The special aura and rugged beauty of the Skellig Islands have made an imprint not only on thousands of visitors but also on those whose job it is to care for them.

Off the coast of County Kerry, on Ireland’s Wild Atlantic Way, sit two small, jagged islands, dramatically beautiful and significant for their history, birdlife and most recently their cultural resonance as a filming location for Star Wars.

These are the Skelligs – Skellig Michael and Little Skellig.

Every year thousands of visitors make the ferry crossing to explore the UNESCO World Heritage Site, chosen by sixth-century monks as the location for their monastery, to see their stone-built, beehive homes and experience the peace of this iconic place.

But for others the islands are a place of work.

Pat O’Shea has been the district foreman at Skellig Michael for the last 34 years. Each Monday between April and October, weather permitting, he and his team from the Office of Public Works head to the island to carry out their caretaking duties for the next five days.

Living conditions on the island are still relatively primitive. Solar panels provide electricity for their huts, which come complete with a small gas cooker, and the team brings with them maintenance supplies and food for the week.

“You have to make it your home,” says Pat, whose speciality is dry-stone walling. “You have to do proper cooking and try to have a proper meal.

“I like the solitude and the peace of the island, but if you get a lot of cold weather, with fronts coming in and fog, you could be marooned for some time, and maybe time can feel a bit long,” he says.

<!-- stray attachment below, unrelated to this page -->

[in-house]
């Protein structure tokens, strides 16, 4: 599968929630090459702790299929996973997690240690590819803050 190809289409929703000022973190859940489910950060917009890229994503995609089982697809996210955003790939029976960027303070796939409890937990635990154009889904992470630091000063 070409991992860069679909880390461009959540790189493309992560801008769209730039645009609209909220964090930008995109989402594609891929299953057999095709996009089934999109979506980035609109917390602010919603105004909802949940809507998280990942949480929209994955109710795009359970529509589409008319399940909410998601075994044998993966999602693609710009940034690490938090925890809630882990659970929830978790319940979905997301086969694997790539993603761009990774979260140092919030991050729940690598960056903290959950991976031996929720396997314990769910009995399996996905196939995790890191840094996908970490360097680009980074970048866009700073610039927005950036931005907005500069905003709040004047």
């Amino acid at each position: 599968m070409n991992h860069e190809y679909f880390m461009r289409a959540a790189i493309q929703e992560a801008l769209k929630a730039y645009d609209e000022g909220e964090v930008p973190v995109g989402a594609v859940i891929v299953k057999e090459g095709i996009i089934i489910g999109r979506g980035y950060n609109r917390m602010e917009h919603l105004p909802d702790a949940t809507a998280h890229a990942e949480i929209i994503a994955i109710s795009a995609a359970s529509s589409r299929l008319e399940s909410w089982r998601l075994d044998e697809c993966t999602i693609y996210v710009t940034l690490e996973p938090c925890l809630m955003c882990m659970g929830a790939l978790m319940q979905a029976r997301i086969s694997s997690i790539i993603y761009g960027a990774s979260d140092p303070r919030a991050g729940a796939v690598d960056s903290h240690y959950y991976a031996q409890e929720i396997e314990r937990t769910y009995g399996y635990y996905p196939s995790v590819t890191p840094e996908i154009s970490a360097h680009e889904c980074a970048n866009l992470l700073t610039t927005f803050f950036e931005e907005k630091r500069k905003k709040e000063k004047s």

“But in general, I like my work, which is a big bonus. I get great job satisfaction.”

Also working on the island is Robert Harris, the head guide, who has been coming each season for the last 35 years. Originally from the United States, he and four other guides look after the 180 daily visitors.

Robert continues to be struck by the emotional effect the island has on those who visit.

“It’s a wilderness environment and some people might not know exactly what they’re dealing with when they get there. When visitors go up and look at a place where monks lived so long ago…, a precious and tangible isolated spot where you can have physical contact with a different vision, it is incredibly good.

“It is nice to keep a perspective open on a different way of living, and the island represents something like that.

“My love for the place hasn’t waned. I’m more protective of it than I used to be as I realise that it is a fragile and unusual place,” he says.

Little Skellig is renowned as the home of the second largest colony of gannets in the world and both islands also have thriving colonies of puffins, artic terns, Manx shearwater, fulmar, cormorants and guillemots.

For guide Catherine Merrigan, the nature on the island is her passion.

“The birdlife here is incredible. The island is just teeming with life,” she says.

But her first days were quite a shock because of the isolation.

“I probably would not have stayed, but there were no boats out for five days and by then I just got a love for the place,” she says. “I realised how special the place was, and I still can say it to this day.”

For Pat and the others, the advantages of island life outweigh the challenges.

“We get paid to come out here, but I don’t think any pay would satisfy you if you didn’t have a love for the place, and if you didn’t have a special interest in what you were doing here.”

Skellig Michael can be visited May to October if the weather allows. It’s an 11.5km boat trip from Portmagee, Valentia, Ballinskelligs or Derrynane Harbour in County Kerry.